Colors and Fla­vors: Fol­lowing Deniz, Jen­ny and Shir­ley around Mexi­co City

Deniz (photographer from NYC), Jenny (works for NYLON Germany) and Shirley (runs a restaurant in L.A.) share a few of their favorite things to see, eat and experience in Mexico City.

Sum­ming up ever­ything you need to do while visi­t­ing Mexi­co City is like stuf­fing your face with 25 tacos at once – no mat­ter how bad you want it to hap­pen, you have to give up at some point. Deniz (pho­to­gra­pher from NYC), Jen­ny (works for NYLON Ger­ma­ny) and Shir­ley (runs a restau­rant in L.A.) still want to share a few of their favo­ri­te things to see, eat and expe­ri­ence in Mexi­co City.

Did you know Mexi­co City was built on a lake? Befo­re the Spa­nish con­que­rers des­troy­ed the anci­ent Aztec city, Tenoch­ti­tlán was a very sophisti­ca­ted con­struc­tion of temp­les, mar­ket­pla­ces and even floa­ting gar­dens. A small part of the­se floa­ting gar­dens and cana­ls still exist today and you should defi­ni­te­ly go the­re. Loca­ted in the South of Mexi­to City, Xochi­mil­co offers the per­fect wee­kend acti­vi­ty, espe­cial­ly for the locals them­sel­ves. Who­le fami­lies, groups of friends or lovers book a tour through the cana­ls on color­ful woo­den boats whe­re ven­dors pro­vi­de ever­ything you need: ice­cold Michela­das (beer mixed with hot sau­ce), ama­zing street­food and Maria­chi music. 

If you want to spend some time just strol­ling around, che­cking out some gal­le­ries, nice inte­rior shops or cool bou­ti­ques, check out La Roma and La Con­de­sa. The Con­ti­gu­pus neigh­bor­hoods are less tra­di­tio­nal and some bars or cafés look like any other hip shop around the world, but it’s a gre­at place to hang out, enjoy the two parks (Par­qué Méxi­co & Par­que Espa­ña), walk down Ave­ni­da Álva­ro Obre­gón or have a fan­cy night out with din­ner and drinks at Blan­co Colima. 

To expe­ri­ence the heart of the city a visit to the Cen­tro His­tó­ri­co is ine­vi­ta­ble. Bes­i­des going up the Tor­re Lati­no­ame­ri­ca­na sky­s­cra­per to see how big the city real­ly is, wal­king by the Pala­cio de Bel­las Artes and let­ting the magnitud of the Cather­dral and the Zóca­lo (the main squa­re) sink in, go see the beau­ti­ful Murals of pain­ter (and Fri­da Kahlo’s hus­band) Die­go Rive­ra at Pala­cio Nacio­nal. The ent­ry is free but it’s recom­mend­a­ble to get a guide.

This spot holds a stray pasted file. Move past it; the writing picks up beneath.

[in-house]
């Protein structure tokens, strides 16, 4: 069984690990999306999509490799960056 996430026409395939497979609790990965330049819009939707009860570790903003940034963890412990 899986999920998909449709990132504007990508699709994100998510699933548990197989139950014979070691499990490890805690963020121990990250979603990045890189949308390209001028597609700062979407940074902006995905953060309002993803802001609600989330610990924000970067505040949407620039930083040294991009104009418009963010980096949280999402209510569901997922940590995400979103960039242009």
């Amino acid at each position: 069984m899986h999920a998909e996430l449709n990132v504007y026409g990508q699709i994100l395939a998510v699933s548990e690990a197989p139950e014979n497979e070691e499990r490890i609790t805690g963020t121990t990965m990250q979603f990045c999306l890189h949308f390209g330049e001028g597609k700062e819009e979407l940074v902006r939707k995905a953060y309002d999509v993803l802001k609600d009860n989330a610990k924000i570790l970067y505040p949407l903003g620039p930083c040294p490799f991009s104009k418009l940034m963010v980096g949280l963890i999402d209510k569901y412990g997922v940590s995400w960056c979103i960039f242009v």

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Ask for Hugo out­side, he’s at least 200 years old, but pret­ty flu­ent in Eng­lish and gives the ama­zing pain­tings some con­text with impres­si­ve his­to­ri­cal facts and fun­ny anec­do­tes. After­wards walk around the streets in the Cen­tro His­tó­ri­co until you’re hungry – Anto­ji­tos Esther on Cal­le San­tí­si­mo 22 is your desti­na­ti­on. Street workers and busi­ness peop­le squee­zed in the hole in the wall swe­ar on the food pre­pa­red in this open kit­chen. Try the Gord­i­tas con sal­sa de jito­ma­te y queso!

But no mat­ter how gre­at Mexi­co City is — it some­ti­mes calls for a 2 day geta­way. In a 3 – 4 hour dri­ve radi­us from the mega city the­re are several Pue­blos Mági­cos“, Magic Vil­la­ges that deser­ved this offi­cial tit­le for being a place of gre­at cul­tu­ral, natu­ral or gas­tro­no­mic heri­ta­ge. And they’re all worth a visit. Such as Gua­najua­to, Val­le de Bra­vo, Pue­bla or Tepotzlán. 

Due to its colo­ni­al char­ge and sub­tro­pi­cal cli­ma­te all year long Tepotz­lán, loca­ted in a val­ley, is a popu­lar desti­na­ti­on for all Chil­an­gos, how Mexi­co City resi­dents are cal­led. If the only clothes you wan­na put on for a while is a bat­hing suite and some shades, we got you cove­r­ed with the per­fect spot: Las Esta­cas is a natu­ral park with the most ama­zing crys­tal clear river you have ever seen. Jum­ping off trees, floa­ting down the river, han­ging by the pool — pure para­di­se. We high­ly recom­mend spen­ding at least a night the­re to see the sun­ri­se over this magi­cal pie­ce of land. 

17 Juli 2018 · NEUBAU EYEWEAR
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